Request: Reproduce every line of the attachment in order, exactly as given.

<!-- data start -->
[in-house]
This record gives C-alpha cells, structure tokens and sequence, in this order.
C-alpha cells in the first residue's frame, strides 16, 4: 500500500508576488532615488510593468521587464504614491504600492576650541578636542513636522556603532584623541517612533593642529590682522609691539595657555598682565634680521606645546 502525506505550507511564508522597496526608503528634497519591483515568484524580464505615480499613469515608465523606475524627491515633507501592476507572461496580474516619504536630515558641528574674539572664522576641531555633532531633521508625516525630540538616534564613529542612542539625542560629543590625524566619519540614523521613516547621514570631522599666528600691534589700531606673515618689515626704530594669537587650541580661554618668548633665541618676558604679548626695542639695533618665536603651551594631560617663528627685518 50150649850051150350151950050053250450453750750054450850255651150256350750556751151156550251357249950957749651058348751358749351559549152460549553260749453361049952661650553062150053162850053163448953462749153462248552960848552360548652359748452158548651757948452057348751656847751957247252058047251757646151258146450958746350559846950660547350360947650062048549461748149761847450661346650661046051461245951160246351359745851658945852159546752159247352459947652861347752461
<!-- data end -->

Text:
[in-house]
This record gives C-alpha cells, structure tokens and sequence, in this order.
C-alpha cells in the first residue's frame, strides 16, 4: 500500500508576488532615488510593468521587464504614491504600492576650541578636542513636522556603532584623541517612533593642529590682522609691539595657555598682565634680521606645546 502525506505550507511564508522597496526608503528634497519591483515568484524580464505615480499613469515608465523606475524627491515633507501592476507572461496580474516619504536630515558641528574674539572664522576641531555633532531633521508625516525630540538616534564613529542612542539625542560629543590625524566619519540614523521613516547621514570631522599666528600691534589700531606673515618689515626704530594669537587650541580661554618668548633665541618676558604679548626695542639695533618665536603651551594631560617663528627685518 50150649850051150350151950050053250450453750750054450850255651150256350750556751151156550251357249950957749651058348751358749351559549152460549553260749453361049952661650553062150053162850053163448953462749153462248552960848552360548652359748452158548651757948452057348751656847751957247252058047251757646151258146450958746350559846950660547350360947650062048549461748149761847450661346650661046051461245951160246351359745851658945852159546752159247352459947652861347752461